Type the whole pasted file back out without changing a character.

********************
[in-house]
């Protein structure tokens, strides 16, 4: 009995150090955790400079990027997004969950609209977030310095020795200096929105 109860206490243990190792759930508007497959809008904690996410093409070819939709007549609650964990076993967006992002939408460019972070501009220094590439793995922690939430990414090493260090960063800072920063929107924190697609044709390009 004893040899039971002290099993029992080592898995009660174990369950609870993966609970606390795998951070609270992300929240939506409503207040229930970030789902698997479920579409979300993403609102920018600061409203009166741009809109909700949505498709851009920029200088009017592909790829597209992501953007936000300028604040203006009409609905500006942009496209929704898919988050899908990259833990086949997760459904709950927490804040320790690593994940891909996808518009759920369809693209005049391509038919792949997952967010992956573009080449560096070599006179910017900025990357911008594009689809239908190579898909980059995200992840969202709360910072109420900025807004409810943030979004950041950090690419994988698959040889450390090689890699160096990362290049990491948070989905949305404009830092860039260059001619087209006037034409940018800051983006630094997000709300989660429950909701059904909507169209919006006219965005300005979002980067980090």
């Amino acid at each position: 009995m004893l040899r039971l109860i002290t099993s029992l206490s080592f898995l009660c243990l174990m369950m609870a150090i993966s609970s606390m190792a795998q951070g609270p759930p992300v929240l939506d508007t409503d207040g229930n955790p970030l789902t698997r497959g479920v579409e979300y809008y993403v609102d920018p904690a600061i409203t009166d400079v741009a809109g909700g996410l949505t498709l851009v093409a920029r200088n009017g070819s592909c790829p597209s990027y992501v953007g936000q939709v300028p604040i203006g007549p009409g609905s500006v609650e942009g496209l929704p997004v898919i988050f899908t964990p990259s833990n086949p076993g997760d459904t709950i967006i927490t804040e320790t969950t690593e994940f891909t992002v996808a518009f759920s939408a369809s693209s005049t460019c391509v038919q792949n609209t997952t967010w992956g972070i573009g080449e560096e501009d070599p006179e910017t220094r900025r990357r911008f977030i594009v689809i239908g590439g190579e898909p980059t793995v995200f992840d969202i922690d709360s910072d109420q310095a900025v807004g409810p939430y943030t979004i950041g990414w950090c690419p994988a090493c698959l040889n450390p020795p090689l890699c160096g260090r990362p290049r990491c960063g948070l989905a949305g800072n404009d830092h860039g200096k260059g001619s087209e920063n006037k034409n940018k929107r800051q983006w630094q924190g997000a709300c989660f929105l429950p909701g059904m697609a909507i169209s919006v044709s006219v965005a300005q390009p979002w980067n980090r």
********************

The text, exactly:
[in-house]
């Protein structure tokens, strides 16, 4: 009995150090955790400079990027997004969950609209977030310095020795200096929105 109860206490243990190792759930508007497959809008904690996410093409070819939709007549609650964990076993967006992002939408460019972070501009220094590439793995922690939430990414090493260090960063800072920063929107924190697609044709390009 004893040899039971002290099993029992080592898995009660174990369950609870993966609970606390795998951070609270992300929240939506409503207040229930970030789902698997479920579409979300993403609102920018600061409203009166741009809109909700949505498709851009920029200088009017592909790829597209992501953007936000300028604040203006009409609905500006942009496209929704898919988050899908990259833990086949997760459904709950927490804040320790690593994940891909996808518009759920369809693209005049391509038919792949997952967010992956573009080449560096070599006179910017900025990357911008594009689809239908190579898909980059995200992840969202709360910072109420900025807004409810943030979004950041950090690419994988698959040889450390090689890699160096990362290049990491948070989905949305404009830092860039260059001619087209006037034409940018800051983006630094997000709300989660429950909701059904909507169209919006006219965005300005979002980067980090």
């Amino acid at each position: 009995m004893l040899r039971l109860i002290t099993s029992l206490s080592f898995l009660c243990l174990m369950m609870a150090i993966s609970s606390m190792a795998q951070g609270p759930p992300v929240l939506d508007t409503d207040g229930n955790p970030l789902t698997r497959g479920v579409e979300y809008y993403v609102d920018p904690a600061i409203t009166d400079v741009a809109g909700g996410l949505t498709l851009v093409a920029r200088n009017g070819s592909c790829p597209s990027y992501v953007g936000q939709v300028p604040i203006g007549p009409g609905s500006v609650e942009g496209l929704p997004v898919i988050f899908t964990p990259s833990n086949p076993g997760d459904t709950i967006i927490t804040e320790t969950t690593e994940f891909t992002v996808a518009f759920s939408a369809s693209s005049t460019c391509v038919q792949n609209t997952t967010w992956g972070i573009g080449e560096e501009d070599p006179e910017t220094r900025r990357r911008f977030i594009v689809i239908g590439g190579e898909p980059t793995v995200f992840d969202i922690d709360s910072d109420q310095a900025v807004g409810p939430y943030t979004i950041g990414w950090c690419p994988a090493c698959l040889n450390p020795p090689l890699c160096g260090r990362p290049r990491c960063g948070l989905a949305g800072n404009d830092h860039g200096k260059g001619s087209e920063n006037k034409n940018k929107r800051q983006w630094q924190g997000a709300c989660f929105l429950p909701g059904m697609a909507i169209s919006v044709s006219v965005a300005q390009p979002w980067n980090r």